Dying in hospital: medical failure or nature outcome?

Middlewood, Sue, Gardner, Glenn and Gardner, Anne 2001, Dying in hospital: medical failure or nature outcome?, Journal of pain and symptom management, vol. 22, no. 6, pp. 1035-1041, doi: 10.1016/S0885-3924(01)00362-1.

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Title Dying in hospital: medical failure or nature outcome?
Author(s) Middlewood, Sue
Gardner, Glenn
Gardner, Anne
Journal name Journal of pain and symptom management
Volume number 22
Issue number 6
Start page 1035
End page 1041
Publisher Elsevier Inc.
Place of publication New York, N.Y.
Publication date 2001
ISSN 0885-3924
Keyword(s) terminal care
end-of-life decisions
dying in hospital
Summary The purpose of this study was to describe patterns of medical and nursing practice in the care of patients dying of oncological and hematological malignancies in the acute care setting in Australia. A tool validated in a similar American study was used to study the medical records of 100 consecutive patients who died of oncological or hematological malignancies before August 1999 at The Canberra Hospital in the Australian Capital Territory. The three major indicators of patterns of end-of-life care were documentation of Do Not Resuscitate (DNR) orders, evidence that the patient was considered dying, and the presence of a palliative care intention. Findings were that 88 patients were documented DNR, 63 patients' records suggested that the patient was dying, and 74 patients had evidence of a palliative care plan. Forty-six patients were documented DNR 2 days or less prior to death and, of these, 12 were documented the day of death. Similar patterns emerged for days between considered dying and death, and between palliative care goals and death. Sixty patients had active treatment in progress at the time of death. The late implementation of end-of-life management plans and the lack of consistency within these plans suggested that patients were subjected to medical interventions and investigations up to the time of death. Implications for palliative care teams include the need to educate health care staff and to plan and implement policy regarding the management of dying patients in the acute care setting. Although the health care system in Australia has cultural differences when compared to the American context, this research suggests that the treatment imperative to prolong life is similar to that found in American-based studies.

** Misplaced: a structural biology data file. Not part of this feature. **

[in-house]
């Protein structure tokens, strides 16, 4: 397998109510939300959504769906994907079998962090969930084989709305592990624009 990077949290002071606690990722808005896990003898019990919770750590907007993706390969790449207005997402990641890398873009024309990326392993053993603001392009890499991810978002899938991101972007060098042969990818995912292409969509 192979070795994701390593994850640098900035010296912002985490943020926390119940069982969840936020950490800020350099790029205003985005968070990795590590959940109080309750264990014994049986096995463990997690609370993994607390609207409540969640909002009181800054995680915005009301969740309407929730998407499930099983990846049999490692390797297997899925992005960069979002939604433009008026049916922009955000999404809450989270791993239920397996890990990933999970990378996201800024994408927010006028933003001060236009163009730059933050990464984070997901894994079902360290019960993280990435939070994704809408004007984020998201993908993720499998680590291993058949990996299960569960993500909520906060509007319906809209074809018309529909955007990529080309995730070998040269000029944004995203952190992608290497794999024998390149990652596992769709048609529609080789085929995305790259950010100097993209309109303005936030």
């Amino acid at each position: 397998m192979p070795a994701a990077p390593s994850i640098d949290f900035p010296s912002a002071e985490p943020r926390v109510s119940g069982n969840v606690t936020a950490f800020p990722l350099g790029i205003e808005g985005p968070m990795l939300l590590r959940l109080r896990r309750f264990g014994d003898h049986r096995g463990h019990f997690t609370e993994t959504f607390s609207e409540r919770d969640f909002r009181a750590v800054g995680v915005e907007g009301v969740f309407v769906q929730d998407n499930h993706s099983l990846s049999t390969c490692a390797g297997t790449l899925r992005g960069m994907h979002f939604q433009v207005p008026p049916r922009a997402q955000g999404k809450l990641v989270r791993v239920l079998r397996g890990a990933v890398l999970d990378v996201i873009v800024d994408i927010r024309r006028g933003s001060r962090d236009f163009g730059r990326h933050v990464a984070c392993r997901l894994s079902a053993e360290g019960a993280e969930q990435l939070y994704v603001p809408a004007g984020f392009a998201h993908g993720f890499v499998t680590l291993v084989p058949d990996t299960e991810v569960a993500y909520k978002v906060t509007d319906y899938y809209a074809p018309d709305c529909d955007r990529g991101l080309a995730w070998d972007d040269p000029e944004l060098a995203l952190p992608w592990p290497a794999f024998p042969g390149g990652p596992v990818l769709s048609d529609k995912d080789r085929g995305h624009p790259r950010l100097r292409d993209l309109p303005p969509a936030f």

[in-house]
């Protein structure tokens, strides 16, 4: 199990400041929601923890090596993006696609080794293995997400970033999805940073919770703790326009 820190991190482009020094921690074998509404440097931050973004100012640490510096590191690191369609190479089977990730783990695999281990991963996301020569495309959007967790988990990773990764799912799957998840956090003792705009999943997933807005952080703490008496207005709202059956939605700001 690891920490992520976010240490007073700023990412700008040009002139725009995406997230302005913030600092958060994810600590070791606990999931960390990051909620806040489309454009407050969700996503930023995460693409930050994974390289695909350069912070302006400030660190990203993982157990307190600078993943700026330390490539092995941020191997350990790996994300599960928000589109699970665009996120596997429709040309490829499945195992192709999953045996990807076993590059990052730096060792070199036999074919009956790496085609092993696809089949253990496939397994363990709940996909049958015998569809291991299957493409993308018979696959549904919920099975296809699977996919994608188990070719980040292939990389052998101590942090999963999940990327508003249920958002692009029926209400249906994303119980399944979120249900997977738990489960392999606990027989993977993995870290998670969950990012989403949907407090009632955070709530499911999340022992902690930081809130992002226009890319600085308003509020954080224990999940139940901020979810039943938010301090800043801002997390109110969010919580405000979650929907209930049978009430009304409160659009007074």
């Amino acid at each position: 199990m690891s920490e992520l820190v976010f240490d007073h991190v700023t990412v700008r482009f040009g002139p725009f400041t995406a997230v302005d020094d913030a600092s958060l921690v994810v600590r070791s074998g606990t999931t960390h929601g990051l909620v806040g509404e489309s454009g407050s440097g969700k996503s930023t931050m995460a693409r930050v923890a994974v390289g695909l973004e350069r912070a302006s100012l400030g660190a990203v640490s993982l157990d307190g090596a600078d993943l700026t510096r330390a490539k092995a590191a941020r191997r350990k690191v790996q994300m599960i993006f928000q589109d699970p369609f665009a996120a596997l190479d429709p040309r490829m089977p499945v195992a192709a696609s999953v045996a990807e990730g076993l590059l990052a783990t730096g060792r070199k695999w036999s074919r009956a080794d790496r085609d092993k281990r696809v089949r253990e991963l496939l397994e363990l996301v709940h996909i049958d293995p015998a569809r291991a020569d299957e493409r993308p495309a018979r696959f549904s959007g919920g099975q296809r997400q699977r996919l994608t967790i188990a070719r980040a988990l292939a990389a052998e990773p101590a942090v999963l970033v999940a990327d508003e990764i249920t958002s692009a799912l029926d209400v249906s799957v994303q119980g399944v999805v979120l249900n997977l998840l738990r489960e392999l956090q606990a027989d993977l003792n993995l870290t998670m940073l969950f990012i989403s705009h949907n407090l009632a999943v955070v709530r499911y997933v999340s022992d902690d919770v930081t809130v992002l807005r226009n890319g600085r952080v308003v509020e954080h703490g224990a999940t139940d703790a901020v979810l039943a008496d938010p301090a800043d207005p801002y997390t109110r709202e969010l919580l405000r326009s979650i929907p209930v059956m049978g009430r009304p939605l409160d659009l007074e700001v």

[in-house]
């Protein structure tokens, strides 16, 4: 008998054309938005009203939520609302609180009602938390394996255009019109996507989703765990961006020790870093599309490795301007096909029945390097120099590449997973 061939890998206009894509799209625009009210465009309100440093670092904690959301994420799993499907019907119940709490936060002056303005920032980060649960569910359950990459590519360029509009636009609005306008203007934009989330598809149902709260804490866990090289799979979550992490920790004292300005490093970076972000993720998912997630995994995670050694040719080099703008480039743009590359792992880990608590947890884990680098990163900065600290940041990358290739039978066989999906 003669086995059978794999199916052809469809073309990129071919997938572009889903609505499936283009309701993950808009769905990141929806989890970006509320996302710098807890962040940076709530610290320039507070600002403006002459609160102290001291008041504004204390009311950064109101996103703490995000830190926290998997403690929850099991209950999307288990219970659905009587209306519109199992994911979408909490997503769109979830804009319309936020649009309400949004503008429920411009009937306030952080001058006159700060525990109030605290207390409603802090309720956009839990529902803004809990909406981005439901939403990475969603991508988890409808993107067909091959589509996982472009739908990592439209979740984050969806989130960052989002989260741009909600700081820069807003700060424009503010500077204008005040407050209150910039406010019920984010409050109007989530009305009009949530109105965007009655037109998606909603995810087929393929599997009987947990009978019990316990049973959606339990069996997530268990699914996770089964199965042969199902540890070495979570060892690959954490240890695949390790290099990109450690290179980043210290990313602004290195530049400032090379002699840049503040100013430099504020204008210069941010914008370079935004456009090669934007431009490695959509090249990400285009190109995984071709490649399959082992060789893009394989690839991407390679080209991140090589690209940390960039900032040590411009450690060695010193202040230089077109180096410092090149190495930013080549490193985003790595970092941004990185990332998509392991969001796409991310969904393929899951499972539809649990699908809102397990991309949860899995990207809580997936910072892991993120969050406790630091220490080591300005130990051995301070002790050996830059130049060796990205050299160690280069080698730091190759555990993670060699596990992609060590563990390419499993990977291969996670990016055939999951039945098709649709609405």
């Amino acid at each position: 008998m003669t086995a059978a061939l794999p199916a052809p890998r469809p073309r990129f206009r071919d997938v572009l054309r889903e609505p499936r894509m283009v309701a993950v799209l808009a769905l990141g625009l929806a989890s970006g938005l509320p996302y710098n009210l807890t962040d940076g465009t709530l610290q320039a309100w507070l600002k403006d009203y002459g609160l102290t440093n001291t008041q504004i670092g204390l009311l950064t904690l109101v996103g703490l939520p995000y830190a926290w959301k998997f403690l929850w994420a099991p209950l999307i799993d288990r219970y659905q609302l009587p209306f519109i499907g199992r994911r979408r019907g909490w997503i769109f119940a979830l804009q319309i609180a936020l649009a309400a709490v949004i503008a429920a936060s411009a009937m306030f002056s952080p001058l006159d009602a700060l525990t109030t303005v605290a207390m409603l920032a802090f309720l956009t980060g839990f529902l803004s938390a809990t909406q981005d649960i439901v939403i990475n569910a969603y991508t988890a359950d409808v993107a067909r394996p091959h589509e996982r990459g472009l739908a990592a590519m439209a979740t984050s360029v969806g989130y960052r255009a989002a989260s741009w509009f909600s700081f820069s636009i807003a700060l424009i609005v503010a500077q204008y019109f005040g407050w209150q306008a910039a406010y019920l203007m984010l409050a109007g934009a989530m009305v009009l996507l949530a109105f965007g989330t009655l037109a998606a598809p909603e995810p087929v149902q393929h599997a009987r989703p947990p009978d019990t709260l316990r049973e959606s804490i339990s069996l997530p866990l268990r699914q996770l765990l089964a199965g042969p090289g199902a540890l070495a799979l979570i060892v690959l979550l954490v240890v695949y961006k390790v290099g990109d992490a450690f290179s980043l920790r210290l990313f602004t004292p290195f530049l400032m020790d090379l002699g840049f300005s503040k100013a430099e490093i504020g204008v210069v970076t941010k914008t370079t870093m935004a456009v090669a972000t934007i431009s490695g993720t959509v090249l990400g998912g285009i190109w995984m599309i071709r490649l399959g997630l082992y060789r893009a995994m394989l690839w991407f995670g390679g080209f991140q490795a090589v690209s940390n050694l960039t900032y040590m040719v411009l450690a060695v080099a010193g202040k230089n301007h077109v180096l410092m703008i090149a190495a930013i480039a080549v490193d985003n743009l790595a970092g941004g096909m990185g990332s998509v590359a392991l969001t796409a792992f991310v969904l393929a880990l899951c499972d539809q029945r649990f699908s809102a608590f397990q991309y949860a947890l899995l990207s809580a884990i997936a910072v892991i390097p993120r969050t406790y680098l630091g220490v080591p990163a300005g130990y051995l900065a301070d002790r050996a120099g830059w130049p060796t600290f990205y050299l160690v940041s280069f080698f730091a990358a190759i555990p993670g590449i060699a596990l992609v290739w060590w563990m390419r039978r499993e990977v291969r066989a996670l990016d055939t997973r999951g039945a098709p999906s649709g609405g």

Notes Available online 29 November 2001.
Language eng
DOI 10.1016/S0885-3924(01)00362-1
Field of Research 111003 Clinical Nursing: Secondary (Acute Care)
HERDC Research category C1.1 Refereed article in a scholarly journal
Copyright notice ©2001, U.S. Cancer Pain Relief Committee
Persistent URL http://hdl.handle.net/10536/DRO/DU:30006579

Document type: Journal Article
Collection: School of Exercise and Nutrition Sciences
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